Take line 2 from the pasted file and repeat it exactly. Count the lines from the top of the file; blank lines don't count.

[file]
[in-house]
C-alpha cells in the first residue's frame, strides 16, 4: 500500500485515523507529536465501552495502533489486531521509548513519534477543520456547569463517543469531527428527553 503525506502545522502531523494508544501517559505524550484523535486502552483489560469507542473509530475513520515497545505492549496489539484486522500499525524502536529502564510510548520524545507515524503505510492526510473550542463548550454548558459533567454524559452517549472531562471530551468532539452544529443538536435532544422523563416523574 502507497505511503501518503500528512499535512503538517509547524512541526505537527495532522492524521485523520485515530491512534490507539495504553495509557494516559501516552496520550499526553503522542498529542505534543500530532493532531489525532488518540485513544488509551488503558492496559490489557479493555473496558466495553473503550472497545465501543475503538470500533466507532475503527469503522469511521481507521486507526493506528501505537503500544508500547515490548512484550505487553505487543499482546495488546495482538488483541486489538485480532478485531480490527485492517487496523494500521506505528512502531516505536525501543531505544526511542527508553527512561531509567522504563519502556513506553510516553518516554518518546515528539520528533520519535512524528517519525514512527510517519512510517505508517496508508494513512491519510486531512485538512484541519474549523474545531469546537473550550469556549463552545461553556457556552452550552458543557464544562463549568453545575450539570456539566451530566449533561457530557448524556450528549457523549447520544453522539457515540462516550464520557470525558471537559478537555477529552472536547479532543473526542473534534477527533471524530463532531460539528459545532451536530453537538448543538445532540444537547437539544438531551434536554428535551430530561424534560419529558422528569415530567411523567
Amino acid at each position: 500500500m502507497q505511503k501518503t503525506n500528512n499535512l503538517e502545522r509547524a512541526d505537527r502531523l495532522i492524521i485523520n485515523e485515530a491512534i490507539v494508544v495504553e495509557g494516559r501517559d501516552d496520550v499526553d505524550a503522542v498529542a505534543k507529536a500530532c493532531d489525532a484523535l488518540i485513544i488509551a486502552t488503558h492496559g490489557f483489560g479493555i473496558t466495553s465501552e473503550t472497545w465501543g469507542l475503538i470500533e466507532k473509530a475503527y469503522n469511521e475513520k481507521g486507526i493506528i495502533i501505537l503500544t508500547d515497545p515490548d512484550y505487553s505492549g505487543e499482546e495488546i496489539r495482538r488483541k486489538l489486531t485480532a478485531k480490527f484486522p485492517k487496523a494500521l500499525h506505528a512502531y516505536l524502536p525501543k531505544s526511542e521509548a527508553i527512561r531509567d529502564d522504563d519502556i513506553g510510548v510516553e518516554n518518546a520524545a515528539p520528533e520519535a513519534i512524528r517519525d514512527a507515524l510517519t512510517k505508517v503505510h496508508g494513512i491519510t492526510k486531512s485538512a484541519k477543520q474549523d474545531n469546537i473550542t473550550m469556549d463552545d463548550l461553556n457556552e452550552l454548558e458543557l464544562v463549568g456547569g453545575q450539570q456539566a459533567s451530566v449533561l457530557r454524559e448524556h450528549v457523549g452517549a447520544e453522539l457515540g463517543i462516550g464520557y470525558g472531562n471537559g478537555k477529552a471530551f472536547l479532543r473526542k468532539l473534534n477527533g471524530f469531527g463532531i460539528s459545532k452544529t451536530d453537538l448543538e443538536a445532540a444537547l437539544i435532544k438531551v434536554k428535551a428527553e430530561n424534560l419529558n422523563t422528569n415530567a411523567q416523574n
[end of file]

C-alpha cells in the first residue's frame, strides 16, 4: 500500500485515523507529536465501552495502533489486531521509548513519534477543520456547569463517543469531527428527553 503525506502545522502531523494508544501517559505524550484523535486502552483489560469507542473509530475513520515497545505492549496489539484486522500499525524502536529502564510510548520524545507515524503505510492526510473550542463548550454548558459533567454524559452517549472531562471530551468532539452544529443538536435532544422523563416523574 502507497505511503501518503500528512499535512503538517509547524512541526505537527495532522492524521485523520485515530491512534490507539495504553495509557494516559501516552496520550499526553503522542498529542505534543500530532493532531489525532488518540485513544488509551488503558492496559490489557479493555473496558466495553473503550472497545465501543475503538470500533466507532475503527469503522469511521481507521486507526493506528501505537503500544508500547515490548512484550505487553505487543499482546495488546495482538488483541486489538485480532478485531480490527485492517487496523494500521506505528512502531516505536525501543531505544526511542527508553527512561531509567522504563519502556513506553510516553518516554518518546515528539520528533520519535512524528517519525514512527510517519512510517505508517496508508494513512491519510486531512485538512484541519474549523474545531469546537473550550469556549463552545461553556457556552452550552458543557464544562463549568453545575450539570456539566451530566449533561457530557448524556450528549457523549447520544453522539457515540462516550464520557470525558471537559478537555477529552472536547479532543473526542473534534477527533471524530463532531460539528459545532451536530453537538448543538445532540444537547437539544438531551434536554428535551430530561424534560419529558422528569415530567411523567